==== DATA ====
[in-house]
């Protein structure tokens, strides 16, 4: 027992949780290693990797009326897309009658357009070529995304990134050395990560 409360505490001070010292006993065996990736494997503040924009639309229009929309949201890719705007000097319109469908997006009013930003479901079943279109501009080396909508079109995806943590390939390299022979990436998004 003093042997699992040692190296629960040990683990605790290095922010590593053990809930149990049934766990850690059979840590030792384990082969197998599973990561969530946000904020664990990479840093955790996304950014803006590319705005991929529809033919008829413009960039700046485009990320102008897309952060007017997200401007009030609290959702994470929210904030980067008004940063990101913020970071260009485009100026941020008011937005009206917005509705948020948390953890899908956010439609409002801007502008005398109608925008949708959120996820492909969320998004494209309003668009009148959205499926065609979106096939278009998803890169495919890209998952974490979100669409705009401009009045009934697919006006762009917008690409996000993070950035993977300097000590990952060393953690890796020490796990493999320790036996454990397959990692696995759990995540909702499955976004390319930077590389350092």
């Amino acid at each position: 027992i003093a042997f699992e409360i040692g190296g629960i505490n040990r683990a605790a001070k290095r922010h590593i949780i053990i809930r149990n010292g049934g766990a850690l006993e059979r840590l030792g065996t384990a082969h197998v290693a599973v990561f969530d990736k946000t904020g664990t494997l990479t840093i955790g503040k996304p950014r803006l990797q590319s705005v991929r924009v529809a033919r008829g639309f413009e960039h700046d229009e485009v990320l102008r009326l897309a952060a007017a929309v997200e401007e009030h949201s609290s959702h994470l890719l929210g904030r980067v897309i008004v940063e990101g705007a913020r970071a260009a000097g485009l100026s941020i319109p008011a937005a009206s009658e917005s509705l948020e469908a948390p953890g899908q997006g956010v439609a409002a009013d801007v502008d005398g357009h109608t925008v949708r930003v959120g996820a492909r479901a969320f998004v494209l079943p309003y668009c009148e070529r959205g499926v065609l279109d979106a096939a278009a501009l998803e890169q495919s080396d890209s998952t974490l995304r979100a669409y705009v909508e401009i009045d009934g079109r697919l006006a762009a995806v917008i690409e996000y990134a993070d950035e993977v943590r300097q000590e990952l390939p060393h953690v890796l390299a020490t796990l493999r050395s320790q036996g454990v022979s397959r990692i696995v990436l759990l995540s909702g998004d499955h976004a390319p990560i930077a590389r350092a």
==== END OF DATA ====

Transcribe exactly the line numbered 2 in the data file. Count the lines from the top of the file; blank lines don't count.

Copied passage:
């Protein structure tokens, strides 16, 4: 027992949780290693990797009326897309009658357009070529995304990134050395990560 409360505490001070010292006993065996990736494997503040924009639309229009929309949201890719705007000097319109469908997006009013930003479901079943279109501009080396909508079109995806943590390939390299022979990436998004 003093042997699992040692190296629960040990683990605790290095922010590593053990809930149990049934766990850690059979840590030792384990082969197998599973990561969530946000904020664990990479840093955790996304950014803006590319705005991929529809033919008829413009960039700046485009990320102008897309952060007017997200401007009030609290959702994470929210904030980067008004940063990101913020970071260009485009100026941020008011937005009206917005509705948020948390953890899908956010439609409002801007502008005398109608925008949708959120996820492909969320998004494209309003668009009148959205499926065609979106096939278009998803890169495919890209998952974490979100669409705009401009009045009934697919006006762009917008690409996000993070950035993977300097000590990952060393953690890796020490796990493999320790036996454990397959990692696995759990995540909702499955976004390319930077590389350092």